SJSU CS 265 - DES and TDES (6 pages)

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DES and TDES



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DES and TDES

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Pages:
6
School:
San Jose State University
Course:
Cs 265 - Cryptography and Computer Security
Cryptography and Computer Security Documents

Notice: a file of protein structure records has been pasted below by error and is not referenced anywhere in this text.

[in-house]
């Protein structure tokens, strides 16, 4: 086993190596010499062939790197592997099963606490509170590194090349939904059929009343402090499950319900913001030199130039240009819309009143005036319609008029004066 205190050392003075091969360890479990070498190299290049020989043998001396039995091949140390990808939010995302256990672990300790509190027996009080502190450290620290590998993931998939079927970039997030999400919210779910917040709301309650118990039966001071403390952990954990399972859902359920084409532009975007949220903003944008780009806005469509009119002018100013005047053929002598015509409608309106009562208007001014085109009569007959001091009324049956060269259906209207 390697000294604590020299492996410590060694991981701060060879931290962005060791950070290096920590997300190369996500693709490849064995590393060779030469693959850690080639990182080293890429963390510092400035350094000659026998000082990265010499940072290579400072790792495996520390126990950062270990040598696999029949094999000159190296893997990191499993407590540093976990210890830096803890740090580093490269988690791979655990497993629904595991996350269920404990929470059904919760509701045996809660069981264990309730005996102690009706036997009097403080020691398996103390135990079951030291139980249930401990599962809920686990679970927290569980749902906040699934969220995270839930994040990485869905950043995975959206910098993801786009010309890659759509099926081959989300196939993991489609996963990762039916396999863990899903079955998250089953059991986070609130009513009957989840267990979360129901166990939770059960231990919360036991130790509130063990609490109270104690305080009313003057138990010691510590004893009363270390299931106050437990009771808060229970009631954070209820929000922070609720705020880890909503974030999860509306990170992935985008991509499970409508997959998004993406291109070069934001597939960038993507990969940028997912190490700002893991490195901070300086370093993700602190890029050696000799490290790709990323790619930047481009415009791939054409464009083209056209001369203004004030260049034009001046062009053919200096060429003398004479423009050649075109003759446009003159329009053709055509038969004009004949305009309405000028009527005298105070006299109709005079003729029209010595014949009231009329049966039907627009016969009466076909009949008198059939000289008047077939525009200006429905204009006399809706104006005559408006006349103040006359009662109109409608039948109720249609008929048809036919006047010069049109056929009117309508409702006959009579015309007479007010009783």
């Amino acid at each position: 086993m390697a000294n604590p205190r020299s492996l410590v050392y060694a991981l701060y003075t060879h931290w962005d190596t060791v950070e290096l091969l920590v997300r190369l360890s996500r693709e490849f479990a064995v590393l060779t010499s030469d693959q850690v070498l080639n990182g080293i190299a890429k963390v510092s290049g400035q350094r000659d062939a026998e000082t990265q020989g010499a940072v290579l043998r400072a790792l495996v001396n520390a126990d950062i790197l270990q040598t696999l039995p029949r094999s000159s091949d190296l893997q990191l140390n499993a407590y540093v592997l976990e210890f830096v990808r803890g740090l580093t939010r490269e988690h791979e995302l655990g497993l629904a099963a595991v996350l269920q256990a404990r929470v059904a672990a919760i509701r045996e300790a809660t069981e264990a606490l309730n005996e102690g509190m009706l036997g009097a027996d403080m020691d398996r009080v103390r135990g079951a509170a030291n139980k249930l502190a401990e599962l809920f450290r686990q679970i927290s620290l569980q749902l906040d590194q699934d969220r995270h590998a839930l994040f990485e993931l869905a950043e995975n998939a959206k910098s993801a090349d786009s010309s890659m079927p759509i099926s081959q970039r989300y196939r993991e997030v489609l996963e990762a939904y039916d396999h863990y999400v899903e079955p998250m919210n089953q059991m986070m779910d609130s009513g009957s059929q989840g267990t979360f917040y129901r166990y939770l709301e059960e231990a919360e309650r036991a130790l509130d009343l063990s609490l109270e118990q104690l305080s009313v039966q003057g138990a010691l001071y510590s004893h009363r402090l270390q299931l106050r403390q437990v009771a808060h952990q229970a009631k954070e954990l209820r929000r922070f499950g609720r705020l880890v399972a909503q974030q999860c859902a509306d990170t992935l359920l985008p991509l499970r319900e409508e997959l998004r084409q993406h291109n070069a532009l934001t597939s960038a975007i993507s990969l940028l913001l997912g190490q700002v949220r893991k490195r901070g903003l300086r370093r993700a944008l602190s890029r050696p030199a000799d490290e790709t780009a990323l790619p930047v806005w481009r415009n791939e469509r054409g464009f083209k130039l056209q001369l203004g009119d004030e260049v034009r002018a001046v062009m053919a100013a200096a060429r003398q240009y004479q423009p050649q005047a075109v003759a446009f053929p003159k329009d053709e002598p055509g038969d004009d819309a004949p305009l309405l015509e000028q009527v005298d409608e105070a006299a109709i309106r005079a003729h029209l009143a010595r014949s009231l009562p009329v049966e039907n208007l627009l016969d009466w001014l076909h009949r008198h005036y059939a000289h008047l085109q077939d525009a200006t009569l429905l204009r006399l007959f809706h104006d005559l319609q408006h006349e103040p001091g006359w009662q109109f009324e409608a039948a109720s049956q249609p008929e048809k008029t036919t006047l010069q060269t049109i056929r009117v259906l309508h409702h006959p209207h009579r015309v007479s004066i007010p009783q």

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Analyzing DES and TDES Rukman Senanayake CS265 Cryptography and Computer Security Spring 2005 DES The History In the early 1970s it was recognized that a common encryption standard is required in the commercial world due to increased use of computer networks by banks and other commercial enterprises Until then cryptography was a domain restricted to the military and the diplomatic community The most radical characteristic of this requirement was that the encryption algorithm needed to be public knowledge since it needs to allow interoperability among various enterprises In an era where secrecy was synonymous with cryptography this indeed was a radical deviation from the common mind set The National Bureau of Standards NBS invited proposals for a cryptographic standard and received only one serious submission the Lucifer algorithm developed by IBM IBM s submission was tweaked by the NSA and the reasons for modifying the algorithm remained undisclosed for a long time This immediately sparked off a heated debate regarding hidden trap doors in DES using which the NSA could decrypt cipher text without the original key being known This large outcry among those who paid attention to the new standard keeping in mind at this time the field of cryptography itself was in its infancy grew louder as NSA refused to provide a rationale for the changes The situation was exacerbated by the fact that one of the modifications was to shorten the length of the key used in the algorithm Two main characteristics determine the strength of a cryptographic algorithm 1 The mathematics on which the algorithm is based upon 2 The length of the key used by the algorithm If the key length is long enough it is impossible even with a cluster of supercomputers to break a cryptographic algorithm by searching for keys in a brute force fashion In most cases modern cryptographic algorithms are fitted with a key long enough to deter any brute force attack Due to this the modifications done by NSA caused a



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